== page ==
Class, cliques, and cattiness converge in this New York fable based on the lives of Truman Capote and his greatest fan, Babe Paley.
As it happens, Benjamin (The Aviator’s Wife, 2013, etc.) puts more honey than vinegar in her rendering of the disarming palship between the openly gay author of Breakfast at Tiffany’s and his much-married “Bobolink”—Barbara “Babe” Cushing Mortimer Paley, the outwardly towering, inwardly cowering Upper East Side matron he squired around town for a quarter century. A chorus of the couple’s BFFs provides commentary on their history, as Benjamin spirals chirpily through the hedonistic '50s, '60s, and '70s, cherry-picking scenes of their first, chance weekend together at the Paleys' compound in Jamaica (“So many wanted to catch him at it! Watch as genius burned!”), thick as thieves over lunch at Le Cirque, or swapping confidences about their narcissistic mothers—more craved than kisses—at slumber parties in the Hamptons, all the way through to the publication of Capote’s masterpiece, In Cold Blood, and his infamous Black and White masquerade ball. The event that allegedly drove them apart—when Truman mauled Babe and her set in thinly disguised print—has been raked over repeatedly by critics, filmmakers, and biographers (including Babe’s friend Slim Keith—one of the Kenneth-coiffed swans alluded to in the title), so it's no surprise when the novel re-creates some iconic moments leading up to the rift: such as when Truman notices for the first time that Babe's husband—CBS executive William S. Paley—smiles "like a man who had just swallowed an entire human being." (Capote recognizes a keeper—and files it away “in his photographic memory, to be used at a later date.”) The character Benjamin takes most imaginative liberty with, naturally, is Babe—the cool cucumber in Mainbocher who (the chatter went) could brush off her husband’s wolfishness with practiced ease and neither bleeped a word against nor spoke to her literary pet again after he published "La Cote Basque 1965."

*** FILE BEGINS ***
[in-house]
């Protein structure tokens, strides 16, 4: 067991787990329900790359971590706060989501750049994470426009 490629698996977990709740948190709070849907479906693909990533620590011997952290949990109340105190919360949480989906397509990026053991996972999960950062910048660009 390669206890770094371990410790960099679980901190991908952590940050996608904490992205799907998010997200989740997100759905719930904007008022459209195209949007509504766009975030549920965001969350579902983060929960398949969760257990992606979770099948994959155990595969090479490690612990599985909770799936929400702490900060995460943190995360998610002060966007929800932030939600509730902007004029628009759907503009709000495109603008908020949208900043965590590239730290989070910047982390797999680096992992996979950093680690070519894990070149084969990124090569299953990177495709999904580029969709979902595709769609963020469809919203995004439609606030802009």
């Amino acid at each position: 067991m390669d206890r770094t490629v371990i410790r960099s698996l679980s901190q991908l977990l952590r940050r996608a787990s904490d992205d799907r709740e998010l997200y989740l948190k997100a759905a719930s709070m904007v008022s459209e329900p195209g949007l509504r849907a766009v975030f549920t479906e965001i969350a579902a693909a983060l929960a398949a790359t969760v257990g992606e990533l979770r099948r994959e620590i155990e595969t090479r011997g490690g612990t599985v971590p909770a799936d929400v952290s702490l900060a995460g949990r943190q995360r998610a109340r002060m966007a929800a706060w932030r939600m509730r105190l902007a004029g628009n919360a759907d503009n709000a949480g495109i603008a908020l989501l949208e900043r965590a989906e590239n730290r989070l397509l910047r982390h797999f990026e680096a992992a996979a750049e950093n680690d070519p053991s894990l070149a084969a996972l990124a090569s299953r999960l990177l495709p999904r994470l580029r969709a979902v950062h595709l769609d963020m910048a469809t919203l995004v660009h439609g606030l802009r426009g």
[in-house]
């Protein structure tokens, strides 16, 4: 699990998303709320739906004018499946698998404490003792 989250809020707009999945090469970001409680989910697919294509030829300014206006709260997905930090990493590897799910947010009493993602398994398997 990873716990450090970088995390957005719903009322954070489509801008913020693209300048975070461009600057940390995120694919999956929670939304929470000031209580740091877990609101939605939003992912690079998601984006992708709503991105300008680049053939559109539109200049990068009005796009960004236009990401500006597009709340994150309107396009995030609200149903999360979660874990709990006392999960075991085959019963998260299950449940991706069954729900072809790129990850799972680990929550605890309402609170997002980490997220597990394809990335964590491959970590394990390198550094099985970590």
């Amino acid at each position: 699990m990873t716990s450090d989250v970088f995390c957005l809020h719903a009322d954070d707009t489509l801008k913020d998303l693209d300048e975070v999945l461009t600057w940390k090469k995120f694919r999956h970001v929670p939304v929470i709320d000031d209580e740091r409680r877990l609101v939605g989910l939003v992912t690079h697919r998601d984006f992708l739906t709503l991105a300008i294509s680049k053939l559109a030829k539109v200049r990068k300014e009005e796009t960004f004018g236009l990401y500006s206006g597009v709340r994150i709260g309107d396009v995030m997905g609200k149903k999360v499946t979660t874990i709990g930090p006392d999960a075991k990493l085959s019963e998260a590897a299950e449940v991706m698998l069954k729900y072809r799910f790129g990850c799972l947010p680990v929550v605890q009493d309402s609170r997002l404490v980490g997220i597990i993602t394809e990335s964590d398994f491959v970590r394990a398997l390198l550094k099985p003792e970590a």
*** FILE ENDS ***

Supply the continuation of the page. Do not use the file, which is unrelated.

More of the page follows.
Elegant Babe's thoughts, if not her lips, are unsealed at last. Those unaware of the scandal get CliffsNotes; and everyone else gets a chance to judge whether a swan’s muteness can be more interesting than her gripe.